The layered store feature comes with a GC operation, which periodically discards the oldest cycles and keeps only the recently used data on disk. The GC operation is performed asynchronously with minimal impact on the Tezos node. The advantages of a layered store for the rolling nodes include using less disk space and maintaining constant performance throughout the run of a node, without needing a snapshot export and import when the disk’s context size gets too big. For archive nodes, the benefit is also better performance while bootstrapping, as only the read-write layer is needed for validating recent blocks.
In March, we continued to work on that feature. We fixed some bugs related to how the layered store will interfere with caching in Irmin. Also, we investigated how to get a fork for Lwt that matches our use case. For now, we call another executable to compute the reachability of a commit, needed by the GC. We have a working prototype of the layered store, and we are testing its integration in Tezos. We also benchmarked for the beginning of the bootstrap, and the results are very promising.
Status: We plan to have the layered store in Tezos in Q2.
We fixed several CI failures in March. We also added a configuration option to
irmin-pack stores that prevent adding empty trees. We refactored the tests for
irmin-graphql to simplify the way queries are written and the results are parsed in order to reduce the boilerplate when writing future tests, and we added documentation.
Some nodes running on
Hanghzhounet are failing with an “inconsistent hash” error. We investigated the corrupted store and ran an index integrity check, but it didn’t reveal any issues. We managed to reproduce the error by bootstrapping a node with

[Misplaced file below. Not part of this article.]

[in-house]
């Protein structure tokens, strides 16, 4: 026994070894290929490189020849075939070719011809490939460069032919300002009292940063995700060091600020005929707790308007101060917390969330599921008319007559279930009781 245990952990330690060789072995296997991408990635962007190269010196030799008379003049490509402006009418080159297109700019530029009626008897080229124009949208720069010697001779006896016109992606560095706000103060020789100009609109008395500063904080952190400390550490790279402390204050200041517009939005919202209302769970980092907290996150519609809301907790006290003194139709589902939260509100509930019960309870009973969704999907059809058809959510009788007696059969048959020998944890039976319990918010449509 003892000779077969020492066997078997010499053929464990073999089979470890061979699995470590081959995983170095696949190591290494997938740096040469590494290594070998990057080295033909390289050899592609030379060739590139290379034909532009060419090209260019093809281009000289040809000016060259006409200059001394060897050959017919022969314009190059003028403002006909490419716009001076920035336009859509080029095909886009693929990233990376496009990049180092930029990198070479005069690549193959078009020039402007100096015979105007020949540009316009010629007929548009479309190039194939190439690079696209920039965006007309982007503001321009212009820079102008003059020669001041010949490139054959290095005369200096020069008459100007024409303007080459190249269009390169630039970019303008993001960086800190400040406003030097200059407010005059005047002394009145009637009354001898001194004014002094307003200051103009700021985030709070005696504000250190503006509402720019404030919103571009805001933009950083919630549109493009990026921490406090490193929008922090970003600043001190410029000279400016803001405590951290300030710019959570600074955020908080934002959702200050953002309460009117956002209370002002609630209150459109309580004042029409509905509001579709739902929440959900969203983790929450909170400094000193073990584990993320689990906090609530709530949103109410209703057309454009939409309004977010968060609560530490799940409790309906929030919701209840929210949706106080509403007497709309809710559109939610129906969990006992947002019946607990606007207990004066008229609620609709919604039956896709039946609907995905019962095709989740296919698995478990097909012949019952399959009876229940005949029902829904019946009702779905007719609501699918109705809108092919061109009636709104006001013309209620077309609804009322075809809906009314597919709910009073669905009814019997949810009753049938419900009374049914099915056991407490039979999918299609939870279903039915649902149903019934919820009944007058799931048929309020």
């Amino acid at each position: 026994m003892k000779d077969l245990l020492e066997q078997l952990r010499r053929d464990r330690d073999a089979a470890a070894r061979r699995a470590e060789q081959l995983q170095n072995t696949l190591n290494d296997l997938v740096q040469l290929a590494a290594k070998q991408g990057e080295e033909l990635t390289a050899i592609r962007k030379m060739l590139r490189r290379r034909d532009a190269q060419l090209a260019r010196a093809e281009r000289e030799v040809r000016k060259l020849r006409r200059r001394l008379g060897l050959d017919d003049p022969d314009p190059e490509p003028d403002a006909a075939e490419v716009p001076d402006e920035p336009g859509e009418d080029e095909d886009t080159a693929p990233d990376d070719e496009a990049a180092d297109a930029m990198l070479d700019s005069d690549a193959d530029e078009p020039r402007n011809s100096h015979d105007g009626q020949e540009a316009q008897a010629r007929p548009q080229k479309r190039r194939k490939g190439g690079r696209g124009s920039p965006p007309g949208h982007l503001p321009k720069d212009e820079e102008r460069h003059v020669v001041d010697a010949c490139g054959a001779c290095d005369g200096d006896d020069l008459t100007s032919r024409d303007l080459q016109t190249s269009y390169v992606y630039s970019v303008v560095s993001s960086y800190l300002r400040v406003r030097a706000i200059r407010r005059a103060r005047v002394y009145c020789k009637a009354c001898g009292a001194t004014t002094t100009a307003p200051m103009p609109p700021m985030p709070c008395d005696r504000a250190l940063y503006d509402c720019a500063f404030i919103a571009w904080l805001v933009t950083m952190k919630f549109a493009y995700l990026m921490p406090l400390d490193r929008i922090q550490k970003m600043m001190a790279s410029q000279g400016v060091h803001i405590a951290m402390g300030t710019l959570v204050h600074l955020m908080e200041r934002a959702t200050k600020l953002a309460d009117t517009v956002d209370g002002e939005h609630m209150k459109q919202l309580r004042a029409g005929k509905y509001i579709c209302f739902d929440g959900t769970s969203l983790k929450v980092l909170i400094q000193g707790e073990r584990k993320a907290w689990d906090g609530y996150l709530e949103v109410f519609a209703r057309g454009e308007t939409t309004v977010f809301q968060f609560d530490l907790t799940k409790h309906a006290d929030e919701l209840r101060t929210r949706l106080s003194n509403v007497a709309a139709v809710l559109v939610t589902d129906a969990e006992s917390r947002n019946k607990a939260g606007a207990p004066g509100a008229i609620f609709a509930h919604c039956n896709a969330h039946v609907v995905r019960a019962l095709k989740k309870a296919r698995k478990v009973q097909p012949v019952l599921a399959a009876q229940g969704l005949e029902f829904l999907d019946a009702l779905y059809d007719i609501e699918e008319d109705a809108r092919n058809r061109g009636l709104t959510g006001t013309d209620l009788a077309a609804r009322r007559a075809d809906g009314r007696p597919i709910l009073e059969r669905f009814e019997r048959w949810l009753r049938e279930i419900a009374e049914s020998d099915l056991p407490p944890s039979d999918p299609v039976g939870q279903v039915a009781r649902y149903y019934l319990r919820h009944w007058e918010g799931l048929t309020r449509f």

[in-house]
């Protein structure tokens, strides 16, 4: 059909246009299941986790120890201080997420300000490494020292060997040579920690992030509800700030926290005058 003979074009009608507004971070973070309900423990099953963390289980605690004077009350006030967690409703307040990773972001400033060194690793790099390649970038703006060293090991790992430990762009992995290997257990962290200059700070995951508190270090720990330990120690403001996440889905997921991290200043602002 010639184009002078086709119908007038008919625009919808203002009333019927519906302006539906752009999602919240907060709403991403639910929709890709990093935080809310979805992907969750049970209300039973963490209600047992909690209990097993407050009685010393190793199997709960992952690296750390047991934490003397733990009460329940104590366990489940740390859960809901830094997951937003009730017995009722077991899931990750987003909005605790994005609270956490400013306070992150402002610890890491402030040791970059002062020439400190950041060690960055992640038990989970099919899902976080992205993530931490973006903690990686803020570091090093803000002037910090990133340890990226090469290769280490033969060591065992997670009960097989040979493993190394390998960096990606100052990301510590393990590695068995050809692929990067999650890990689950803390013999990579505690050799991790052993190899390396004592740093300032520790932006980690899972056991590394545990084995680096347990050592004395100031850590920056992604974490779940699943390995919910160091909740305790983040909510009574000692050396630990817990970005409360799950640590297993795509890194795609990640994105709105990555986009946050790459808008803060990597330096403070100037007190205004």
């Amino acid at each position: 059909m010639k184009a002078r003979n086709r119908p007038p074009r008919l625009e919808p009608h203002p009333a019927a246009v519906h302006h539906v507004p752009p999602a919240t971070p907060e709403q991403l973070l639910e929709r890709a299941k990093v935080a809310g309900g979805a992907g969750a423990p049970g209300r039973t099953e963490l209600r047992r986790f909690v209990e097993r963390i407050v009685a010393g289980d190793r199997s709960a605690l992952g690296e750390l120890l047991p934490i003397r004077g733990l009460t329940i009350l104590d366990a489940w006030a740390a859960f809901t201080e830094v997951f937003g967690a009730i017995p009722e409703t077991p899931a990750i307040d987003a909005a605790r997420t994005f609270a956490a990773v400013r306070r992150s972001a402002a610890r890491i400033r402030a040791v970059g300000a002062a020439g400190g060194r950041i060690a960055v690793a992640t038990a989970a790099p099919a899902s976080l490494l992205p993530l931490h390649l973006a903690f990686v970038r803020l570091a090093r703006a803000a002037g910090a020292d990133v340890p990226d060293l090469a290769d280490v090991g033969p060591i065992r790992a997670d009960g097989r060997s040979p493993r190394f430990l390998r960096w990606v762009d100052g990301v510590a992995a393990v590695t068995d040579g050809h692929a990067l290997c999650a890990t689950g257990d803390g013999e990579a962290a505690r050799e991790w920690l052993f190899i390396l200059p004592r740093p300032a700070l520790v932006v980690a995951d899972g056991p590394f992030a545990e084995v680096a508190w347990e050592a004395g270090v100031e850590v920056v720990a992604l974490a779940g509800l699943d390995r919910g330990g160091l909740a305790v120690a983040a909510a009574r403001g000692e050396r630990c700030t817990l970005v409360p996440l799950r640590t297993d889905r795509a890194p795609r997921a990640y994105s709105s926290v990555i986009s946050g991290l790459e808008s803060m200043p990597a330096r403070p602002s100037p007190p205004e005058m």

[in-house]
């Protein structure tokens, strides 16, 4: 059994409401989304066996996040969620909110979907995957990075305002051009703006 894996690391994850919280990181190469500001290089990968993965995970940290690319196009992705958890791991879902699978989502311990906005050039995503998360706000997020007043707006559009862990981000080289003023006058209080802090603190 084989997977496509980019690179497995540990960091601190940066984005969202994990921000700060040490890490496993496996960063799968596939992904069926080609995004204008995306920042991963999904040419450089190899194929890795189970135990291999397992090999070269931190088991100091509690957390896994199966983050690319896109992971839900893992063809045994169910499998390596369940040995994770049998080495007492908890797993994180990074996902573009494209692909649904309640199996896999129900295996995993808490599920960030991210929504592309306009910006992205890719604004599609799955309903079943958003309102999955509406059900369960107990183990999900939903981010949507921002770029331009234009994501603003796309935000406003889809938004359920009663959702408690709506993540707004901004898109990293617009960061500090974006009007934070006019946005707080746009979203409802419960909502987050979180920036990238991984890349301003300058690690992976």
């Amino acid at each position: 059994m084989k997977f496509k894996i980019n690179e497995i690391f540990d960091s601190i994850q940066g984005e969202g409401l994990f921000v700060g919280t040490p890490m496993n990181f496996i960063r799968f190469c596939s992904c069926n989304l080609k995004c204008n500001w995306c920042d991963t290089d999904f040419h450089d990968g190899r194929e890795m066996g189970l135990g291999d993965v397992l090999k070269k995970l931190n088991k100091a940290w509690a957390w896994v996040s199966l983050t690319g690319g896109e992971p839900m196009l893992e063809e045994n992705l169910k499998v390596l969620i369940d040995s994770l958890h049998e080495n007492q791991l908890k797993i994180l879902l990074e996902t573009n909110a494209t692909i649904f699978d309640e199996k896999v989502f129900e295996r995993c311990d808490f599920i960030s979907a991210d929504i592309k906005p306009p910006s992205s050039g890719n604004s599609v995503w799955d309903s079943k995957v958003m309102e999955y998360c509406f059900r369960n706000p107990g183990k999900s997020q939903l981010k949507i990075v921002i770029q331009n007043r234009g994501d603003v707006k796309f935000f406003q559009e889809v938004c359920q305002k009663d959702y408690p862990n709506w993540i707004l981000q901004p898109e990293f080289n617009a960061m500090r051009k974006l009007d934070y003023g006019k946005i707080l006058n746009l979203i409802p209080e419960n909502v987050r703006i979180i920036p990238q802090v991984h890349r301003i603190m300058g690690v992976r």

Hanghzhounet and closing it just before the problematic block. When restarted, the node failed with the same error.
Status: We are continuing our investigation into this in April.
Relevant links: irmin#1797.
The C bindings for Irmin are now part of the Irmin repo. The Python and Rust bindings have been released and are available as
irmin-rs, respectively. This allows for the integration of Irmin in protocols that use Python and Rust as a development environment. As such, we make Irmin versatile and available in other development environments used by Tezos.
The Irmin bindings are close to being wrapped up. In March, we added more tests and more documentation. We experimented with tracking allocations done by
libirmin in order to check for memory leaks in
irmin-py, but it requires more work to be properly integrated. Moreover, we have started investigating how to integrate Irmin bindings into Tezedge.
Status: The Irmin bindings are available (see relevant links) and ready to be experimented with.
The internship project started in February consists in combining irmin-indexeddb and irmin-server to produce an offline-first application with fast and efficient synchronisation. Offline-first applications ensure that apps work just as well offline as they do online. Thanks to Irmin’s mergeable replicated data-types, it becomes much easier to build applications that can transform the state offline and resynchronise the state later. For Tezos, this could be useful to write web applications to interact with the context state directly.
Our short term goal is to build a simple
mini-github project to display details of a Git repository as a sample project on how to combine
irmin-graphql + dream on the server side and
jsoo + dream for the client. We have launched server queries for Git repository data stored and accessed through
irmin-graphql, and we’ve managed to get the Irmin store to synch properly. We have also worked on the UI part of the project by investigating websockets and the
websocket-async library for the browser communication with the
Status: The offline-first Irmin application is scheduled to be available by the end of Q2 2022.